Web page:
A number of law suits have been filed against employers alleging that offensive, discriminatory or libelous communications concerning an individual, was created, transmitted or circulated by employees using the employer's electronic data processing equipment. For example, in Strauss v Microsoft Corporation [USDC SDNY, 91 Civ 5928], a federal district court allowed a former Microsoft employee,  Karen  Strauss, to introduce E-mail messages between Microsoft workers as evidence of sexual harassment.

Other means of communicating the employer's policy to staff include having a copy of the statement printed in the employer's "employee handbook"; posting a copy of the policy on all employee bulletin boards; and having a "reminder" greet the computer user each time he or she activates a computer terminal or desktop computer. It may also be advisable to periodically circulate a copy of the policy to all staff members or from time to time attach a copy of the policy to the employees' paycheck.

Once a policy is established, the employer should adopt procedures, and designate the individuals, to implement it and, in addition, periodically review it in order to "keep it current."

On a related issue, does your organization have a policy prohibiting employees from "electronically sabotaging" the work of another staff member or the company's database? This may become an increasing important concern as more and more work is performed electronically.

The New York State Department of Education's State Archives and Records Administration has published a booklet Managing Records in E-Mail Systems. The booklet includes a sample E-mail policy as well as suggestions concerning "E-mail etiquette." For a free copy of the booklet, write to the State Records Advisory Services, 9C71 Cultural Center, Albany, New York, 12230 [518-474-6771].

Employers also should be familiar with the provisions of the Electronic Communications Protection Act of 1986 and the federal Wiretap Act which set out a number of standards dealing with employee privacy in the workplace.


Employee privacy and expectations of privacy in the electronic age

Employee privacy and expectations of privacy in the electronic age

Does your organization have a policy concerning the use of its computer equipment? Has it addressed the use of E-mail by employees for personal communications?  Has it distributed copies of these policies to the staff?

The expectations of employees concerning E-mail privacy and the privacy of other material stored or sent on an employer's computer equipment for personal reasons is becoming a significant issue. The topic has been placed on the table in the course of collective bargaining while elsewhere employers have unilaterally adopted policies.

It would seem prudent for an employer to have a policy in place limiting or prohibiting the use of employer E-mail programs by a staff member for personal business. Some have suggested that without such a policy in place an employer could be exposed to claims of invasion of privacy if it reads E-mail records or the employee's "personal files" stored in the employer's computer.

On the other hand, complaints could arise alleging libel or unlawful discrimination resulting from an individual's using the employer's computer equipment. Some have observer that sending out an E-mail with a return address like  from "JSmith@XYZagency.gov" is much like sending out a letter on government letterhead. 

What should be set out in such a  policy?

At a minimum the employees should be told that the use of  the "employer's E-mail program is limited to "department or agency business" and that they should not expect any "privacy" with respect to any information, personal or private business related, received, transmitted or stored electronically on the employer's computers.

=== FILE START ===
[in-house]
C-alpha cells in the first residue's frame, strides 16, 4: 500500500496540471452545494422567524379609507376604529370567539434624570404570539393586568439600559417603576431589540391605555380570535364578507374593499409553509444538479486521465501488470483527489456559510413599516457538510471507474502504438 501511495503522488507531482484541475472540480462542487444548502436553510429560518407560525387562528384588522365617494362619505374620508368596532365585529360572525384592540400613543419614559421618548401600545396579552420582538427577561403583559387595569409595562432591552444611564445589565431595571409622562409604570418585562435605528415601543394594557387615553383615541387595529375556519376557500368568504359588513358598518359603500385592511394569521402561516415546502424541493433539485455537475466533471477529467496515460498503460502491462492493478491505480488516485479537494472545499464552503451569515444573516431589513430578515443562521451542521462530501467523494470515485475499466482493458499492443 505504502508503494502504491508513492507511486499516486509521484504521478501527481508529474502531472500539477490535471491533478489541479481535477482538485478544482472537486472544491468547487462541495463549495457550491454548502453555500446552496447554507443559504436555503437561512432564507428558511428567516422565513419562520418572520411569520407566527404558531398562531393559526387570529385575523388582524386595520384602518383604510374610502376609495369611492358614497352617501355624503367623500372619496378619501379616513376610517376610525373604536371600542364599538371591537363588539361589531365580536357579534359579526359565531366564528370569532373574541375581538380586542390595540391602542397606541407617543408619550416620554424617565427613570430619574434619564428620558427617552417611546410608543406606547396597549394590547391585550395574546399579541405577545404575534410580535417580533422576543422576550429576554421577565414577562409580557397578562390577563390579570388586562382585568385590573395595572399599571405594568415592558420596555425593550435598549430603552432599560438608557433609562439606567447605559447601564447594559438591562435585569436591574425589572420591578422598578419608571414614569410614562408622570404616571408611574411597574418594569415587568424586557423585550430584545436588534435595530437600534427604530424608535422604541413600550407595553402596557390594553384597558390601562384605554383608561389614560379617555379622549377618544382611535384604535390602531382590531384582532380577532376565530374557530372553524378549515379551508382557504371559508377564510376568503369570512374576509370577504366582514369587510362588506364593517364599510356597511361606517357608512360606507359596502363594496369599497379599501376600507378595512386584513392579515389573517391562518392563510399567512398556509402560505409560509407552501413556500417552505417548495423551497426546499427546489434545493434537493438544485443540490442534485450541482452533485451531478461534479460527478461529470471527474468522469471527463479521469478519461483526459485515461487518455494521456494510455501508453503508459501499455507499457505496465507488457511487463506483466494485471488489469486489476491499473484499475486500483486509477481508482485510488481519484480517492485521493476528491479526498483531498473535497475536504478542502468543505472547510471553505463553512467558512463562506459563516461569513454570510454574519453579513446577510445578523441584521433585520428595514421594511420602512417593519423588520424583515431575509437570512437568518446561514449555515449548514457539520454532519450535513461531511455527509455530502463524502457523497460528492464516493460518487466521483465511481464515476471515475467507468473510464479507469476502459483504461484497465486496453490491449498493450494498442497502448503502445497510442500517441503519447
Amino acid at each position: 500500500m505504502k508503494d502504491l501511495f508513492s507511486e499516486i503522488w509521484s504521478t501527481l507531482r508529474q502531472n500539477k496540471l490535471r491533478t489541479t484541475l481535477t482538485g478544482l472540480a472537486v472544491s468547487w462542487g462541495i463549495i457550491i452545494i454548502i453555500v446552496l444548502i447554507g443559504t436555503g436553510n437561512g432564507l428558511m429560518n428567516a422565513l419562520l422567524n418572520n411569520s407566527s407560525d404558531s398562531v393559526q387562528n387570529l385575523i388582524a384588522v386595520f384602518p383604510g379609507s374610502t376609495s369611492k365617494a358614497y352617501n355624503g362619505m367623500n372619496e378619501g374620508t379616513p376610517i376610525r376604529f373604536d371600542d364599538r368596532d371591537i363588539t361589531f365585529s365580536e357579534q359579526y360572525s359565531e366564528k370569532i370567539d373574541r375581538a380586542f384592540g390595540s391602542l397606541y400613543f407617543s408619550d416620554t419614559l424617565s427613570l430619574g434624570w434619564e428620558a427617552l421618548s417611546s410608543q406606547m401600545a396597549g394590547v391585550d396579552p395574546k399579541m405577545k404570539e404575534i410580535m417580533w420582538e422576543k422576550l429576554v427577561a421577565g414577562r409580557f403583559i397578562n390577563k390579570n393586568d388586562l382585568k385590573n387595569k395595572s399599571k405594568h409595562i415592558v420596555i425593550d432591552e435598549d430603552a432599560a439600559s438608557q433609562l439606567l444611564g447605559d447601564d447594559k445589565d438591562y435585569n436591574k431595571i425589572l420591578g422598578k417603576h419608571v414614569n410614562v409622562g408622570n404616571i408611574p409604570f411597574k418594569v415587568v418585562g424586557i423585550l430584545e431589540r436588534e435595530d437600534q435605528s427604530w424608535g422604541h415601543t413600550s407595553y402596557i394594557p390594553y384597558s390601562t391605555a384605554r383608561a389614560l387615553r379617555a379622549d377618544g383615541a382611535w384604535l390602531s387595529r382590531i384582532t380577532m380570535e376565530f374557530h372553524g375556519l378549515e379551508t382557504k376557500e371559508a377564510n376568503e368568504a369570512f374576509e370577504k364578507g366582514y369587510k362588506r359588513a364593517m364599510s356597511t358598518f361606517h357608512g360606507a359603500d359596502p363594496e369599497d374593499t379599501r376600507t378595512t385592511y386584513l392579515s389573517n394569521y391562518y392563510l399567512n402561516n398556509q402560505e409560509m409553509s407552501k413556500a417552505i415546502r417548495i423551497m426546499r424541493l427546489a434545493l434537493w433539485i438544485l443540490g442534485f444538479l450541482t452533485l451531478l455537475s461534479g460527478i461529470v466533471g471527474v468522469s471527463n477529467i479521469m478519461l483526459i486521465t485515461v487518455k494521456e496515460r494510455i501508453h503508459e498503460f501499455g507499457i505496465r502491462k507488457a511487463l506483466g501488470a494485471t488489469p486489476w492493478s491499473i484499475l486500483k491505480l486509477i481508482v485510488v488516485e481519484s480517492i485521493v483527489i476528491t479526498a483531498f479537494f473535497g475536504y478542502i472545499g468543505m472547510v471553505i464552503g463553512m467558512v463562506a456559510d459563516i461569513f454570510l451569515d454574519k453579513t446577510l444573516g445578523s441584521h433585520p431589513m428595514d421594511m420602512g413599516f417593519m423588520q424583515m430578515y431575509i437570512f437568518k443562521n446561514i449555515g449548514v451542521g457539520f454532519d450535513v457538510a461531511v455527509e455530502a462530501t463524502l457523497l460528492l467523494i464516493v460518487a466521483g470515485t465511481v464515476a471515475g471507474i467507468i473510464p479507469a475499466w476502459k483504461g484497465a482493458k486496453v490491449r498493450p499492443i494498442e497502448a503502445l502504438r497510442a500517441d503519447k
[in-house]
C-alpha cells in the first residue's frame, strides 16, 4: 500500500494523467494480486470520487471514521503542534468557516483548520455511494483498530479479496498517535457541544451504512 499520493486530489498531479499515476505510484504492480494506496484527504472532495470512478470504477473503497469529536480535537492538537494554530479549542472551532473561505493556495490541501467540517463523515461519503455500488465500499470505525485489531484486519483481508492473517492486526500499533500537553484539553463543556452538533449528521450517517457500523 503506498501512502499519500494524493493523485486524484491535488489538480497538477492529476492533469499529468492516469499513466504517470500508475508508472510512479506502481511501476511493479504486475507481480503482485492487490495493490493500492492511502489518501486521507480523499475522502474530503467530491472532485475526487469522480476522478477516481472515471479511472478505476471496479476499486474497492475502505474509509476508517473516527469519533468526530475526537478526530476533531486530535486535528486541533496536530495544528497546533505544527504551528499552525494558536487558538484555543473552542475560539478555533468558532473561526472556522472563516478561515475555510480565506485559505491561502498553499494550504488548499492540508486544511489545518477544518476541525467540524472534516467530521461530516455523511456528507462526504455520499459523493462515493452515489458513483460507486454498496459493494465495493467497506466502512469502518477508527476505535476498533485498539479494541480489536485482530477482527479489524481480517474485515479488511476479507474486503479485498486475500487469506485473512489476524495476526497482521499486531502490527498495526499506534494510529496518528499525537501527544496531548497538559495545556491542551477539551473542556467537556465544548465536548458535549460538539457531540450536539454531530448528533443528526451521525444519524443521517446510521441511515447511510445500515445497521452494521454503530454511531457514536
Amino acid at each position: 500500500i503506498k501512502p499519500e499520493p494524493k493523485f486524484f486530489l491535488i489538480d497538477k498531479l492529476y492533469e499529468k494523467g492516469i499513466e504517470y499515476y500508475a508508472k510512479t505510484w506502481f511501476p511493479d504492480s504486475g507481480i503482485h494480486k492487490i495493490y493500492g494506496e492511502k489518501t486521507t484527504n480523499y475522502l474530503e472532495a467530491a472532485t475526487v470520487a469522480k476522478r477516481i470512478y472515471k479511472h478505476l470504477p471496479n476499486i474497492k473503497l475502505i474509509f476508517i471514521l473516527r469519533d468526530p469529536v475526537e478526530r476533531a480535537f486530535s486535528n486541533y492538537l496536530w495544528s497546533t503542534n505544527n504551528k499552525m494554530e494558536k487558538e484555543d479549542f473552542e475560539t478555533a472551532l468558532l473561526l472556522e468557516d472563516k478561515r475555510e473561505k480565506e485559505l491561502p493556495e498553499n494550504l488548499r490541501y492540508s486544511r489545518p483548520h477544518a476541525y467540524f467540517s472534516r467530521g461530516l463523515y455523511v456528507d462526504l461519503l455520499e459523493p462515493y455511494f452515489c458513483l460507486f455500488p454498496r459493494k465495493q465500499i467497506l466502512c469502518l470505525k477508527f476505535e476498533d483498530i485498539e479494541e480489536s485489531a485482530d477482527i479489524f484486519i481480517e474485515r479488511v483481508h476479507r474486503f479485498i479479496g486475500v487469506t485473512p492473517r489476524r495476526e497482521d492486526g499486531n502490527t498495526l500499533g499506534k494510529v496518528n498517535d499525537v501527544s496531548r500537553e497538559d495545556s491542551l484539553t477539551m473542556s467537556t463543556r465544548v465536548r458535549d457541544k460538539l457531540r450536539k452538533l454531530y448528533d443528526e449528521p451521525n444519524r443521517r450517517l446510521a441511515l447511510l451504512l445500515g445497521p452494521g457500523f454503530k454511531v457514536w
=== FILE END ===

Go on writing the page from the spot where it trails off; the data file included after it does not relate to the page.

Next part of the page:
The Society for Human Resource Management has recommended that employees be required to acknowledge in writing that they have been advised of the employer's computer/E-mail policies.

The following is adopted from the Society's model statement concerning the use of company equipment and the employer's E-mail capability by employees for personal purposes:

I, [name of employee], am aware and agree that, regardless of its source, [name of the employer] has, and may exercise, its rights to review, intercept, access, record, use and disclose all E-mail correspondence as well as all files and records in its computer system at any time, with or without any notice to employees, or the consent of any employee. I also understand that I have no right to expect any privacy with respect to any material I send, receive, place or retain in or through the [name of employer]'s computer system, including, but not limited to, E-mail sent to or received by me from a coworker or from an another individual or organization. I also understand and agree that the use of any office equipment, including any E-mail capability, in violation of this policy may  result in disciplinary action being taken against me.

A number of law suits have been filed against employers alleging that offensive, discriminatory or libelous communications concerning an individual, was created, transmitted or circulated by employees using the employer's electronic data processing equipment. For example, in Strauss v Microsoft Corporation [USDC SDNY, 91 Civ 5928], a federal district court allowed a former Microsoft employee,  Karen  Strauss, to introduce E-mail messages between Microsoft workers as evidence of sexual harassment.

Other means of communicating the employer's policy to staff include having a copy of the statement printed in the employer's "employee handbook"; posting a copy of the policy on all employee bulletin boards; and having a "reminder" greet the computer user each time he or she activates a computer terminal or desktop computer. It may also be advisable to periodically circulate a copy of the policy to all staff members or from time to time attach a copy of the policy to the employees' paycheck.

Once a policy is established, the employer should adopt procedures, and designate the individuals, to implement it and, in addition, periodically review it in order to "keep it current."